June 2015
Volume 56, Issue 7
Free
ARVO Annual Meeting Abstract  |   June 2015
Comparing Transient and Steady-State Multifocal-VEP (mfVEP) using Dartboard Stimulation as Possible Tool for Objective Perimetry
Author Affiliations & Notes
  • Folkert K Horn
    Ophthalmology, Univ of Erlangen Nurnberg, Erlangen, Germany
  • Franziska Selle
    Ophthalmology, Univ of Erlangen Nurnberg, Erlangen, Germany
  • Bettina Hohberger
    Ophthalmology, Univ of Erlangen Nurnberg, Erlangen, Germany
  • Jan J Kremers
    Ophthalmology, Univ of Erlangen Nurnberg, Erlangen, Germany
  • Footnotes
    Commercial Relationships Folkert Horn, None; Franziska Selle, None; Bettina Hohberger, None; Jan Kremers, None
  • Footnotes
    Support None
Investigative Ophthalmology & Visual Science June 2015, Vol.56, 1031. doi:
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      Folkert K Horn, Franziska Selle, Bettina Hohberger, Jan J Kremers; Comparing Transient and Steady-State Multifocal-VEP (mfVEP) using Dartboard Stimulation as Possible Tool for Objective Perimetry. Invest. Ophthalmol. Vis. Sci. 2015;56(7 ):1031.

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      © ARVO (1962-2015); The Authors (2016-present)

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Abstract

Purpose: To optimize the stimulus conditions for steady-state multifocal visual evoked potentials (ssmfVEP) and to compare the measurements with conventional mfVEP.

Methods: All measurements used 4-channel VEP-recordings (best of 4 algorithms) with 58 field dartboard stimulation (Roland Consult, retiscan). M-sequence length (128, 255, 512 steps), the number of reversals (2, 3, 4, 5, 6, 7, 8), and temporal frequency (6, 7, 9, 10, 12, 15 Hz) were varied. Measurements were obtained from 9 normal subjects (mean age 39 years, 3 male, 6 female). All measurements were performed in 8 identical m-sequence cycles. FFTs were performed on each cycle and on averaged responses. Signal to noise ratio (SNR) was computed using the signal amplitude at the stimulus frequency and the noise defined as the averaged amplitudes at the neighbouring frequencies at which no response is elicited by the stimulus. All subjects additionally underwent conventional mfVEP measurements with a single pattern reversal per M-step with 300 ms signal length followed by a 200 ms noise window used for SNR calculation. Statistics: comparison of signal strength, SNR, and the correlation between local mfVEP as measured transiently and with steady-state stimulation.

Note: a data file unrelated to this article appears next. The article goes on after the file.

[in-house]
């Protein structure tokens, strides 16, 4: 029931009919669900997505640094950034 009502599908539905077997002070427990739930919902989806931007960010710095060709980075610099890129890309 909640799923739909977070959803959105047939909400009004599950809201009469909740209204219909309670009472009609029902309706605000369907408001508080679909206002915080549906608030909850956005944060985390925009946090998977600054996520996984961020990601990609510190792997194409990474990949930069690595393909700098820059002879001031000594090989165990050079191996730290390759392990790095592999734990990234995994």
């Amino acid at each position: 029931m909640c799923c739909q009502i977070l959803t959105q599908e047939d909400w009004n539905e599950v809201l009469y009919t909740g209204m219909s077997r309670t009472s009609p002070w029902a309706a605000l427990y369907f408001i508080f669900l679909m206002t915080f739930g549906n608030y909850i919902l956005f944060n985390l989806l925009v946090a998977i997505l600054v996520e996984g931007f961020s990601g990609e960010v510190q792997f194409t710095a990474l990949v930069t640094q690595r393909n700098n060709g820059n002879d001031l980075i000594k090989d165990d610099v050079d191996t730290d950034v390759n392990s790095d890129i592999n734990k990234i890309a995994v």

Results: SNR in the ssmfVEP was highest (3.1±1.7) at 9 Hz stimulation frequency and significantly (p<0.01, paired t-test) higher than SNR in conventional mfVEP (2.3±1.3). The time to perform one single ssmfVEP measurement at this frequency (4 reversals per M-step) was 123 s, compared to 141 s with conventional mfVEP. SNR and Amplitudes from ssmfVEP were significantly correlated with those from conventional mfVEP in 7 of the 9 subjects.

Conclusions: The ssmfVEP may be useful for objective perimetry as spectrum analysis can be used for automated evaluation of responses leading to improved SNR. In comparison with conventional transient mfVEP, the recording time can be shorter because the total measurement period can be used for analysis and because no additional time is needed for noise estimation and SNR calculation.

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